Monday, May 4, 2015

Cedar Tree Ministries

The first Sunday of May, we had a special guest in our service. Rev. Joey Cho of Cedar Tree Ministries shared with us his call to ministry and his journey to the Cowichan Valley.
    After giving his life to Christ as a youth in Korea, Joey felt drawn to mission work.  His acquaintance with Canadian missionaries made him want to come to Canada.  Unfortunately, his church told him "No.  Canada is not a mission field."  But Joey believed that God was calling him to work with First Nations in Canada.  He prayed about the situation for twenty days and the call was still strong.  So, Joey set out for Canada without the backing of his home church.
    He went first to Vancouver but there seemed to be no place there to start a congregation.  Then he moved to Duncan, where he found seven tribal units with about 4500 First Nations people.  He believed he had found the place where God wanted him to be.
    The work was not easy.  Many of Rev. Cho's congregants are survivors of the Residential School system.  Some are angry, some are addicted to drugs and alcohol, some hate the name of Jesus because they associate it with the pain of residential school.  Despite this baggage, in 2007 he began Grace Cowichan Church with one First Nations family.  Later, with the permission of the band, the church moved into a building on reserve land.
   Even then, there were trials.  Because of the hatred felt by so many, the cross was continually stolen from the church or damaged.  In the end, a Native artist created a sign that incorporated First Nations art with the cross of Christ.  That sign has not been vandalized.
    The church now holds regular Sunday services, Bible Study class, hosts a women's group and a Kids Bible Club.  There are regular sharing days when people offer what they have to those in need.  There are weddings and baptisms and funerals.  There is pain and there is healing.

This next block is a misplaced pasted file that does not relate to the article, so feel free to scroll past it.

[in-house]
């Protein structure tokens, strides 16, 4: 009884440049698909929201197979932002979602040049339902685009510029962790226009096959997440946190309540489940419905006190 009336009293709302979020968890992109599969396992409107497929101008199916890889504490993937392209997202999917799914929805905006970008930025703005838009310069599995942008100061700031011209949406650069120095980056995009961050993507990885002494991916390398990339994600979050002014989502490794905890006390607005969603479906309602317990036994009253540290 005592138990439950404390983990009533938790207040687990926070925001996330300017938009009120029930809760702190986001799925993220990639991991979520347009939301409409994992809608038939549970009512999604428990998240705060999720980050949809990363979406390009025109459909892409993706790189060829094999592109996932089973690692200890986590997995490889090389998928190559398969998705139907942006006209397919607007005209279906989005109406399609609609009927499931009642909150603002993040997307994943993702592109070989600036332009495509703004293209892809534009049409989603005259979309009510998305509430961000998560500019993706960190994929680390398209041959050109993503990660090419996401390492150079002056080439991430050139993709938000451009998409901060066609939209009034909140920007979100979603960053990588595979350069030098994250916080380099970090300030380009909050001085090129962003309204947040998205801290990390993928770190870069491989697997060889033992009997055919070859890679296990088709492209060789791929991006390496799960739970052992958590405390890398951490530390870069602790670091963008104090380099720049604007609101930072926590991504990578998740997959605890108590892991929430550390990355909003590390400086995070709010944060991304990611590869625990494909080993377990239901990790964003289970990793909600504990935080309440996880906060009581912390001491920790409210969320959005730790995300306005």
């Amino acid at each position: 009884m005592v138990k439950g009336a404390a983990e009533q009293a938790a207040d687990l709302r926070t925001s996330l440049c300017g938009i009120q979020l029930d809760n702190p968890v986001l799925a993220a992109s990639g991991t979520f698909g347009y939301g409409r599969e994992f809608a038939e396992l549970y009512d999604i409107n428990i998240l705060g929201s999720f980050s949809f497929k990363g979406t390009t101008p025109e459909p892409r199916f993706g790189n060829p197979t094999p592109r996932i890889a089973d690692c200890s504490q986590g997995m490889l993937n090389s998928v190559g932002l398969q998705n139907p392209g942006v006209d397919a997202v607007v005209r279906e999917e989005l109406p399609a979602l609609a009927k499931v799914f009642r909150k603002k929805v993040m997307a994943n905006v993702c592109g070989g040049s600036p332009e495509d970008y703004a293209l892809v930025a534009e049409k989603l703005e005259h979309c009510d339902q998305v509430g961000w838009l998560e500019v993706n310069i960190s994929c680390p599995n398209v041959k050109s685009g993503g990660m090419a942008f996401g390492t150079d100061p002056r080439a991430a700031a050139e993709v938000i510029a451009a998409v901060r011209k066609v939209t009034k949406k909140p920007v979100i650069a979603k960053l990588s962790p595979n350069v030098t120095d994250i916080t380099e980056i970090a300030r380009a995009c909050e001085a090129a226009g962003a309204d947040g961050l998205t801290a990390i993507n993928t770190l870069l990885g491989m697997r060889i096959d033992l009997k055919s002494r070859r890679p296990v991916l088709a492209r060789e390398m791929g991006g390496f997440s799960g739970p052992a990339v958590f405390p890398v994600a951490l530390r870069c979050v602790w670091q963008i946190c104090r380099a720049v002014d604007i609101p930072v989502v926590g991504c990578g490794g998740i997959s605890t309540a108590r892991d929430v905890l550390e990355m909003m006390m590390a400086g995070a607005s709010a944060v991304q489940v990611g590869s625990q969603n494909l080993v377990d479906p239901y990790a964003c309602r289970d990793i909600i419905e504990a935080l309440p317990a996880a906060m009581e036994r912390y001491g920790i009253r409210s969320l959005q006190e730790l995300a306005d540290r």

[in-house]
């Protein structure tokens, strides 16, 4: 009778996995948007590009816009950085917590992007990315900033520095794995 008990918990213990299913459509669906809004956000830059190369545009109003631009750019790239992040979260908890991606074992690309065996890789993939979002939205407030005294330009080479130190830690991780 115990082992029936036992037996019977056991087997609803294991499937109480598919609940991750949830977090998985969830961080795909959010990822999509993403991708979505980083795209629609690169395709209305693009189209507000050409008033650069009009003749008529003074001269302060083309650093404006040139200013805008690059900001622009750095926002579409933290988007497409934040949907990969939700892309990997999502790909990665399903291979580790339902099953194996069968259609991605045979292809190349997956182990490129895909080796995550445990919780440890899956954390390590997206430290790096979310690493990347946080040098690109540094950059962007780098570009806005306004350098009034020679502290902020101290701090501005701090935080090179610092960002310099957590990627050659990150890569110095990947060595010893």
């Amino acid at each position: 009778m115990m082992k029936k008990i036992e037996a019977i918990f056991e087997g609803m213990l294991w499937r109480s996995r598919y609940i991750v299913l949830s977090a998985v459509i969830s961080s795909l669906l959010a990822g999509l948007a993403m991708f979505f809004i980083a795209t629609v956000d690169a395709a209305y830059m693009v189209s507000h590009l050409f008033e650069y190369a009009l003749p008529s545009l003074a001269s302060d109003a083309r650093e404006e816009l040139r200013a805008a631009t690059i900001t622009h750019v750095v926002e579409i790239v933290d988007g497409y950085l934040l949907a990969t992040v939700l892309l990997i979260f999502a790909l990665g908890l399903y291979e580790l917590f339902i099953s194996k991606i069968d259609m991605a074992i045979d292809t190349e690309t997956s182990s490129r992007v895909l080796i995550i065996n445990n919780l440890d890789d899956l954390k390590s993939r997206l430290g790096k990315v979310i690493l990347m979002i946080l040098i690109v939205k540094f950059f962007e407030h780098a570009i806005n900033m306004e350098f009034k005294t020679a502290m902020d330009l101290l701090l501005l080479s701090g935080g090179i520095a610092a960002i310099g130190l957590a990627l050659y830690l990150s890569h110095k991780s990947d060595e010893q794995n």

But, as his ministry progressed, Joey felt isolated.  At times he wanted to give up.  But each time he thought he could not go on, he received a sign, a token of encouragement that told him God wanted him to continue.  Eventually, Rev. Cho joined the Presbyterian Church in Canada and was ordained by that denomination.  Now he is part of the Presbytery of Vancouver Island and surrounded by loving, supportive peers in ministry and by prayer partners in other congregations.
    Still driven by the need to be a missionary, Joey, with the blessing of Presbytery formed Cedar Tree Ministries, an outreach program focussed on First Nations.  There is now a First Nations Victory Chapel in Nanaimo and a new congregation in Mill Bay, begun at the request of three families on the reserve there.
   Cedar Tree Ministries is living its mission of Reconciliation, Restoration and Renewal.
    Rev. Joey's story speaks to God's mysterious ways.  Who would have thought someone from Korea, brought to Christ by a North American missionary, would then travel from Korea to do mission work in North America?  But God's ways are better than ours.  Because Rev. Cho is not Caucasian, he is better able to minister to a people who suffered at the hands of their white neighbours.  While his church in Korea was right in saying Canada is not a mission field, they were wrong in terms of First Nations reserves in Canada.  Those areas are crying out for the Gospel.  Thank God for people like Rev. Joey Cho who bring the Good News to hurting people. 
   One compelling feature I took from Sunday's message was Rev. Cho's reliance on prayer.  At every step of his journey, he spent days praying, seeking guidance.   When his Korean church said no, he prayed.  When he is discouraged in his ministry, he prays. When he felt lonely and isolated, he prayed then found a home within the Presbytery of Vancouver Island, and at the end of his presentation, he did not pass around the collection plate.  Instead, he asked for prayers.
   The Bible is full of examples of servants of God who pray earnestly and with open hearts and minds.  Sunday I met such a man in person.

For more on Cedar Tree Ministries, visit their website here/

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